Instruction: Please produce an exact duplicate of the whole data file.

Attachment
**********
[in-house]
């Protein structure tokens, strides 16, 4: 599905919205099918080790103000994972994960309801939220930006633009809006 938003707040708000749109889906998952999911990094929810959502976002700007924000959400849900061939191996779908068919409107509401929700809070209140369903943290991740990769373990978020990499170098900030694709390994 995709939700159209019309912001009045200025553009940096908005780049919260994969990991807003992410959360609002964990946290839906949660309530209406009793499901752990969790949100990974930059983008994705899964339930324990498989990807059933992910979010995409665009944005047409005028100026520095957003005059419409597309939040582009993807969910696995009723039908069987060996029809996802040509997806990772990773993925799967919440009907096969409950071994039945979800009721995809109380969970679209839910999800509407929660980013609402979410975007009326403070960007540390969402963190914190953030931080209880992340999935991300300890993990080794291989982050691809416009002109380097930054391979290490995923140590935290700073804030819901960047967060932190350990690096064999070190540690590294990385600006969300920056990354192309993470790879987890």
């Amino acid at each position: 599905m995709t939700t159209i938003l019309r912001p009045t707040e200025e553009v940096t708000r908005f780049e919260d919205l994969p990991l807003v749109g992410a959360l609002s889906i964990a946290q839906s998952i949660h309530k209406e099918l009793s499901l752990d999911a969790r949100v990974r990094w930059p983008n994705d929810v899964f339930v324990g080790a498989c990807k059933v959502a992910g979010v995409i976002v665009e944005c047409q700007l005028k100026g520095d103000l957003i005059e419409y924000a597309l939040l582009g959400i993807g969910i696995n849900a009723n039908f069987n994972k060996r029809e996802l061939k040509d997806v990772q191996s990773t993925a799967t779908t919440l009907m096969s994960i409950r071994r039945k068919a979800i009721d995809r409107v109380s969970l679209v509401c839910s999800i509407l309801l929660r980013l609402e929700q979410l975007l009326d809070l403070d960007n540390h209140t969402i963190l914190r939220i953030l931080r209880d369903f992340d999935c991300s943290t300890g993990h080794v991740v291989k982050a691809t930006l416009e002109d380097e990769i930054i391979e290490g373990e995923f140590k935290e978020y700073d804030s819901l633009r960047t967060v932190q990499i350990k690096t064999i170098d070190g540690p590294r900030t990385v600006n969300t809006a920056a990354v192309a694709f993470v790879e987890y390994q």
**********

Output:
[in-house]
């Protein structure tokens, strides 16, 4: 599905919205099918080790103000994972994960309801939220930006633009809006 938003707040708000749109889906998952999911990094929810959502976002700007924000959400849900061939191996779908068919409107509401929700809070209140369903943290991740990769373990978020990499170098900030694709390994 995709939700159209019309912001009045200025553009940096908005780049919260994969990991807003992410959360609002964990946290839906949660309530209406009793499901752990969790949100990974930059983008994705899964339930324990498989990807059933992910979010995409665009944005047409005028100026520095957003005059419409597309939040582009993807969910696995009723039908069987060996029809996802040509997806990772990773993925799967919440009907096969409950071994039945979800009721995809109380969970679209839910999800509407929660980013609402979410975007009326403070960007540390969402963190914190953030931080209880992340999935991300300890993990080794291989982050691809416009002109380097930054391979290490995923140590935290700073804030819901960047967060932190350990690096064999070190540690590294990385600006969300920056990354192309993470790879987890």
């Amino acid at each position: 599905m995709t939700t159209i938003l019309r912001p009045t707040e200025e553009v940096t708000r908005f780049e919260d919205l994969p990991l807003v749109g992410a959360l609002s889906i964990a946290q839906s998952i949660h309530k209406e099918l009793s499901l752990d999911a969790r949100v990974r990094w930059p983008n994705d929810v899964f339930v324990g080790a498989c990807k059933v959502a992910g979010v995409i976002v665009e944005c047409q700007l005028k100026g520095d103000l957003i005059e419409y924000a597309l939040l582009g959400i993807g969910i696995n849900a009723n039908f069987n994972k060996r029809e996802l061939k040509d997806v990772q191996s990773t993925a799967t779908t919440l009907m096969s994960i409950r071994r039945k068919a979800i009721d995809r409107v109380s969970l679209v509401c839910s999800i509407l309801l929660r980013l609402e929700q979410l975007l009326d809070l403070d960007n540390h209140t969402i963190l914190r939220i953030l931080r209880d369903f992340d999935c991300s943290t300890g993990h080794v991740v291989k982050a691809t930006l416009e002109d380097e990769i930054i391979e290490g373990e995923f140590k935290e978020y700073d804030s819901l633009r960047t967060v932190q990499i350990k690096t064999i170098d070190g540690p590294r900030t990385v600006n969300t809006a920056a990354v192309a694709f993470v790879e987890y390994q």